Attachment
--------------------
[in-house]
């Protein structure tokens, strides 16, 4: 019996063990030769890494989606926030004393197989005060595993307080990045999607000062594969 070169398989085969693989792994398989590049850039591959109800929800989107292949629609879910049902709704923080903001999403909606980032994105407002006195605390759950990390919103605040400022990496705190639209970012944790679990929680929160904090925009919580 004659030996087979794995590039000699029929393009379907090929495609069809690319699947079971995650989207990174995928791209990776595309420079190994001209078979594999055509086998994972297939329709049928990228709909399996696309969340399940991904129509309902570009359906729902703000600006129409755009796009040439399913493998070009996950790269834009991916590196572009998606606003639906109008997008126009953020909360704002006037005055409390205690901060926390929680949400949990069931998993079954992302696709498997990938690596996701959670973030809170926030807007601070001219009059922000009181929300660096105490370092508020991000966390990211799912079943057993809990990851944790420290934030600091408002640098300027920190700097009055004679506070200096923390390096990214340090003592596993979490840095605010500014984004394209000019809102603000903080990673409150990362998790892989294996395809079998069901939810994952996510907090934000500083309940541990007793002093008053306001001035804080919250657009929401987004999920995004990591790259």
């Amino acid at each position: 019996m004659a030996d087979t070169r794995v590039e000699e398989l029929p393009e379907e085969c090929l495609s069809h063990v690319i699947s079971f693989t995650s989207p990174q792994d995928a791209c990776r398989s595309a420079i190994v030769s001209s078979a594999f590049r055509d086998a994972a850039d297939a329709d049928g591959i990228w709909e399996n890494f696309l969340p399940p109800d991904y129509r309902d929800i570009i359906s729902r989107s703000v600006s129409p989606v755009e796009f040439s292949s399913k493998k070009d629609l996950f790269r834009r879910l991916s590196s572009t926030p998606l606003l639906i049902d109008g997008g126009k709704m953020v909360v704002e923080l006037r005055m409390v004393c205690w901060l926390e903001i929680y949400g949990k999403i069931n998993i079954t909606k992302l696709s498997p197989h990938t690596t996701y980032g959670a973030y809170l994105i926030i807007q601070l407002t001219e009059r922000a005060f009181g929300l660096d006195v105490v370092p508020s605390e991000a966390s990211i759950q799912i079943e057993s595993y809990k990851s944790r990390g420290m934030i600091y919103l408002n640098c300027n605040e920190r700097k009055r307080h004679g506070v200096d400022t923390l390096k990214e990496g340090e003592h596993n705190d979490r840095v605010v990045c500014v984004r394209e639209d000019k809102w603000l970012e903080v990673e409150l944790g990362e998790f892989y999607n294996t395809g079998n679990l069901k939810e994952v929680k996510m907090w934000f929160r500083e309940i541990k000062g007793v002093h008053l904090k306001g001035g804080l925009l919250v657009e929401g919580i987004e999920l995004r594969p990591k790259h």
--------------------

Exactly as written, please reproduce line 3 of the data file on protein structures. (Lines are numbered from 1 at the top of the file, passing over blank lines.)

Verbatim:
């Amino acid at each position: 019996m004659a030996d087979t070169r794995v590039e000699e398989l029929p393009e379907e085969c090929l495609s069809h063990v690319i699947s079971f693989t995650s989207p990174q792994d995928a791209c990776r398989s595309a420079i190994v030769s001209s078979a594999f590049r055509d086998a994972a850039d297939a329709d049928g591959i990228w709909e399996n890494f696309l969340p399940p109800d991904y129509r309902d929800i570009i359906s729902r989107s703000v600006s129409p989606v755009e796009f040439s292949s399913k493998k070009d629609l996950f790269r834009r879910l991916s590196s572009t926030p998606l606003l639906i049902d109008g997008g126009k709704m953020v909360v704002e923080l006037r005055m409390v004393c205690w901060l926390e903001i929680y949400g949990k999403i069931n998993i079954t909606k992302l696709s498997p197989h990938t690596t996701y980032g959670a973030y809170l994105i926030i807007q601070l407002t001219e009059r922000a005060f009181g929300l660096d006195v105490v370092p508020s605390e991000a966390s990211i759950q799912i079943e057993s595993y809990k990851s944790r990390g420290m934030i600091y919103l408002n640098c300027n605040e920190r700097k009055r307080h004679g506070v200096d400022t923390l390096k990214e990496g340090e003592h596993n705190d979490r840095v605010v990045c500014v984004r394209e639209d000019k809102w603000l970012e903080v990673e409150l944790g990362e998790f892989y999607n294996t395809g079998n679990l069901k939810e994952v929680k996510m907090w934000f929160r500083e309940i541990k000062g007793v002093h008053l904090k306001g001035g804080l925009l919250v657009e929401g919580i987004e999920l995004r594969p990591k790259h």